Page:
NBC4 checked with the Ohio Department of Natural Resources who approve, permit and inspect all gas and oil drilling throughout the state. A little digging shows ODNR rules require a blowout preventer on oil and gas wells, which might have prevented the blowout and a containment pad big enough to hold a large spill.

To read the NBC4 article in full, click here.

Queen’s speech endorses fracking, circumvents UK trespass laws

The Guardian reported on the 4th of June, that the practice of unconventional shale gas extraction has been endorsed in the Queen’s speech, putting an end to the legal requirement that energy companies must notify homeowners when they drill under their land.

The Guardian writes: “The proposals in the speech, which sets out the legislative programme for the year and is the last before the 2015 general election, marks a further hardening of the Conservative party’s attitude against environmental measures.

Their coalition partners, the Lib Dems, see the survival of any zero-carbon home policy as a victory but failed to get other green proposals into the speech.

Current laws of trespass require land- and home-owners to give permission for shale gas and oil drilling under their land, but the government intends to end this requirement in order to speed up fracking. Drilling can extend up to 3km horizontally underground from a central well pad.”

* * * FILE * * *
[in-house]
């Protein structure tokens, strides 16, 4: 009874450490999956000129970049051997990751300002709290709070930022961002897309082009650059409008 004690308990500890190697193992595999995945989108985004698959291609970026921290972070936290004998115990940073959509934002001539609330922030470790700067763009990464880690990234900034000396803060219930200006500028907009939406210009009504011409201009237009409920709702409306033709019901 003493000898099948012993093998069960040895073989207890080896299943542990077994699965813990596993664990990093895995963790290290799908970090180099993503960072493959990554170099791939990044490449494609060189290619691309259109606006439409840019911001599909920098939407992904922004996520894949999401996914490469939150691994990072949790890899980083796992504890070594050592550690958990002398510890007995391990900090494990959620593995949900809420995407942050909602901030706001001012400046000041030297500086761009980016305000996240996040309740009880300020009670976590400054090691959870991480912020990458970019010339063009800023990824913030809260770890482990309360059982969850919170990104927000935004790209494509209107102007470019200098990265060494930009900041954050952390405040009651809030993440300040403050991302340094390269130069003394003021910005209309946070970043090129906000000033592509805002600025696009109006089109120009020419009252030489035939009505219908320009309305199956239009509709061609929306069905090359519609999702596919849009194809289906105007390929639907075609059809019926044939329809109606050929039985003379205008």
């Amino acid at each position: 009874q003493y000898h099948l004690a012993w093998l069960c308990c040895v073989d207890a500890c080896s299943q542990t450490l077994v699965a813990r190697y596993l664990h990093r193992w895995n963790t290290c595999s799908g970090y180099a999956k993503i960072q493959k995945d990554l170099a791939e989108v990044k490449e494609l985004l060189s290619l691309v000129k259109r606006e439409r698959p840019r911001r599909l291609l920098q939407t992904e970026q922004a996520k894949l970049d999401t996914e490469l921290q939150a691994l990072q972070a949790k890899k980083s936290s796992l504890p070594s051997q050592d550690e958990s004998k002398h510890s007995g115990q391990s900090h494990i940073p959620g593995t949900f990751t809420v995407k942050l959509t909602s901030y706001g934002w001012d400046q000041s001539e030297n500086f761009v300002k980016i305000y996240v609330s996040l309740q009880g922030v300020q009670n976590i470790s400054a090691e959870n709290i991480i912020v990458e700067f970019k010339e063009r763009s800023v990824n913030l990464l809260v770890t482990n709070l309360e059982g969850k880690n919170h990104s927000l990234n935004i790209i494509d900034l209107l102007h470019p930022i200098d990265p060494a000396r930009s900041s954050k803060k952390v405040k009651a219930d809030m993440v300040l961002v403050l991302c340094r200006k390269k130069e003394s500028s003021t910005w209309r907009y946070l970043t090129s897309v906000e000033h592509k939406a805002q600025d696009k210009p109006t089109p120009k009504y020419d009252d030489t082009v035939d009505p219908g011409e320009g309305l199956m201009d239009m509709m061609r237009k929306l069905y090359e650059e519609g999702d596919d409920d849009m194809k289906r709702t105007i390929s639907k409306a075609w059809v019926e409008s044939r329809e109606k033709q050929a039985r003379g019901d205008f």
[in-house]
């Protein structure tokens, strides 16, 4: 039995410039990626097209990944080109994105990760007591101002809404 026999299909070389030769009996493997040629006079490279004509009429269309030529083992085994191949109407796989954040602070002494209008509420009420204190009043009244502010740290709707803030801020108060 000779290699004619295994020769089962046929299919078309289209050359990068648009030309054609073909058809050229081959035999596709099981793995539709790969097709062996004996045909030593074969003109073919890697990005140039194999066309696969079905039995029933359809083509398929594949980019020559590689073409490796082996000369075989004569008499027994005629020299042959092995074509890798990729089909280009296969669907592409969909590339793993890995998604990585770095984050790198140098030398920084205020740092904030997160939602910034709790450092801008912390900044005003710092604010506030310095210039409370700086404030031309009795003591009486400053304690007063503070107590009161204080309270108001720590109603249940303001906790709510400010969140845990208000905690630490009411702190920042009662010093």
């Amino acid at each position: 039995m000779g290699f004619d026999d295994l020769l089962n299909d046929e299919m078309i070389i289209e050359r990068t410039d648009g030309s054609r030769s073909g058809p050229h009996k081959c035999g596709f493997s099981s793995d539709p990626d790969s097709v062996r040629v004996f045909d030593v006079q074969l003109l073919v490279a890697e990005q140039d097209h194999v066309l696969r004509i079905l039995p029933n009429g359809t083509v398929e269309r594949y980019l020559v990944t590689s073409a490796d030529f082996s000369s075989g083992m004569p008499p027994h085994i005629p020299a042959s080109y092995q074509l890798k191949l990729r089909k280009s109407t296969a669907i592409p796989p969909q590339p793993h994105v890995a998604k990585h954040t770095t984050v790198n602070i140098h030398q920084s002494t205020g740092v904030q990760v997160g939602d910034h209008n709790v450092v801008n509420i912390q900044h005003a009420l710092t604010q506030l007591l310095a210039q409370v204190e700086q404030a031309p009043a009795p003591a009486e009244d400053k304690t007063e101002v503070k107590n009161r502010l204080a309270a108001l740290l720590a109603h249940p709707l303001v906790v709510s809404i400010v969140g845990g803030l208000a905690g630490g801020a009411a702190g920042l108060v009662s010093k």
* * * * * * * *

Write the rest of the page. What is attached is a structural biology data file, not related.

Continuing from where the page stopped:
To read the Guardian article in full, click here.

North carolina to penalise any one that discloses fracking chemicals

The state of North Carolina has set laws that allow energy companies mining for unconventional shale gas, to sue any party that discloses information on the chemicals used.

The Energy Modernisation Act, SB 786 (Act) was passed on the 15th of May this year was primarily sponsored by Senators Rucho, Newton and Brock.

FRACKING

Located on page ten of the Act, Section 7(a) makes an amendment to Article 27 Chapter 113 of the General Statutes stating that: “while confidential information must be maintained as such with the utmost care, for the protection of public health, safety, and the environment, the information should be immediately accessible to first responders and medical personnel in the event that the information is deemed necessary to address an emergency.”